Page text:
2012-03-08T13:46:04+00:00 2012-03-08T13:49:39+00:00

Tarot Chords – Vol. 7 [M¥rrĦ Ka Ba Manna EP]


Tarot Chords lay before you to conjure more than what we currently have. They tell of a future unlike our own. A future we're in dire need of. The tale of renaissance and the cold rediscovery of the creative spirit. Witch house, drag, ghost drone, dark wave, dark snyth, witch bass, zombie rave and sometimes even seapunk will find their way into the notes of this feature. These sounds are brought to "life" by composers who not only to test the boundaries of music today, but most importantly the paradigms that envelope it.

In this week's ritual, we bring you an Earmilk Exclusive EP from the San Francisco king of witch bass—M¥rrĦ Ka Ba. Mer means light, Ka means spirit and Ba means body, this act takes the more holy approach to witch house, calling himself the Divine Light Vehicle. He's well know for M¥rrĦ Ka Ba – G666 (ìηdíca☤d℄℄per edit) and also his production with seapunk pop star Zombelle. I'd put his sound in the same category as some of the Purple producers in the Bay area like Minnesota and Marty Party. M¥rrĦ Ka Ba takes a much more unique approach to bass music— paranormal influences. 

Art courtesy of Max Spears Design

His new EP, titled Manna, featuring "Ormus", a side-chained pumping track with a mysterious and eerie vocal. The snyth arrangement is everything but repetitive and the progression into M¥rrĦ Ka Ba's Divine Light Vehicle becomes clear and more holy. He asked me on what he should make, I said "Make me something paranormal." He did just that with his track "Manna", Reverbed, ominous and slow grave-like drums and of course that eerie choir in the back makes this the most paranormal I've heard. Last but not least, "Black and Blue" is back again for free download. This was the first track that I was in love with from M¥rrĦ Ka Ba. So bass-y and so witch. Enjoy the free EP and his answers to our questions below! Follow M¥rrĦ Ka Ba on Soundcloud or Twitter.

EARMILK: Explain your name and the symbols that are in it.
M¥rrĦ Ka Ba: Myrrh Ka Ba is a play on "Merkaba," which is a very old concept. In Egypt "Ka" means spirit, "Ba" means body, and "mer" means spiraling light. Basically it is "divine light body" and a vehicle for both soul-travel and ascension. I tied this into the flower of life symbol that you see all over my art and branding. They're intricately connected if you look into sacred geometry. The Merkaba looks like a hexagram in sacred geometry, and in the flower of life one can trace out the hexagram as a complete symbol found within the pattern.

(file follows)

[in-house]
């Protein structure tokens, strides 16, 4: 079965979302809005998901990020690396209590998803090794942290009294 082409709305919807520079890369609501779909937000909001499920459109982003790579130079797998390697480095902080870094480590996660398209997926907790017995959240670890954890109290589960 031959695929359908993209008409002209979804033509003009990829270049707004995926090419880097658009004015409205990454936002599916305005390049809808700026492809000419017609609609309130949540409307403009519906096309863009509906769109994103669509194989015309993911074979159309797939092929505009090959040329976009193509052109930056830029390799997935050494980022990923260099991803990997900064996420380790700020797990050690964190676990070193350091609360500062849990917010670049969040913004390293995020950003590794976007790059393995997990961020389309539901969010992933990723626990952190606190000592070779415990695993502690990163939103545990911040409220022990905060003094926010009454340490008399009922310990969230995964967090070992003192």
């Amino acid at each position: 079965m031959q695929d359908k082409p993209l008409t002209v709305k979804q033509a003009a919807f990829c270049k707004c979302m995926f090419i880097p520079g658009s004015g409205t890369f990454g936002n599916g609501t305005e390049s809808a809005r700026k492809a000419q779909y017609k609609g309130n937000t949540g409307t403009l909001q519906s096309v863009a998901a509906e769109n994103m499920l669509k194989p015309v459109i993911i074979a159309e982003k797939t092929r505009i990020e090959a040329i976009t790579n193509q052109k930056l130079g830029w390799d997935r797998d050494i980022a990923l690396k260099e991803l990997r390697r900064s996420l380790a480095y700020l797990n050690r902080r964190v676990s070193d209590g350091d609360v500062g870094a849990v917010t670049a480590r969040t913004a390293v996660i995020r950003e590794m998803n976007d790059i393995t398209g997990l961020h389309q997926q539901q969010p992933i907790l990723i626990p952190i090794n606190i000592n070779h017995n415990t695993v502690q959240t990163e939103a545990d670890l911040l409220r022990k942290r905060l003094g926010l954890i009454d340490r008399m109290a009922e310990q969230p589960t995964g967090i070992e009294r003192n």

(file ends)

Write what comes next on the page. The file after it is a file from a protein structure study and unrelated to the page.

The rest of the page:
When I started Myrrh Ka Ba I was seeing all kinds of music online where the band names had nothing but symbols, mostly triangles. It seemed like the triangle was so common that I wanted to encourage people to look further into magic and sacred geometry. There is an entire system of knowledge once you get into it. So I obfuscated "merkaba" and made it M¥rrĦ Ka Ba – Myrrh simply because I like Myrrh. I've had it in teas and vaporized it in a 'Volcano' vape. It smells great and has healing properties.
EM: Why haven't you been making tunes until now?
I've been making tunes and putting them online since I was 14 years old. I'm 25 now. The aliases always change. I like creating new aliases as it always opens new doors. When you have a trademark name, expectations arise in your audience. They begin to expect a certain sound, or solidified image. While that's useful for building fame and career momentum, it's not always interesting to me as an artist. So I'm always tearing down my own legacy and starting fresh. I find the most inspiration in total creative freedom. People who follow me and my work closely know of my multiple projects.
 I had an experimental electronic project called Ecophagy from age 14-18 that maybe 50 people have heard. One of the few who actually got a CD was music blogger Vijay Prozak, who I handed it to personally when I went to see Averse Sefira in Texas. I was making slimy synth-punk under the name Jellowaste in 2006 and also was part of an art-noise-punk outfit Din Glorious with Daniel of Gucci Goth around the same time. After that from 2007-2008 I had a dubstep project called Blazen and after that •UrthshiFt•. Dubstep hadn't yet become the "brostep" legions full of Skrillex copycats that most of us know today, and once that became the norm I quickly lost interest in pursuing the genre.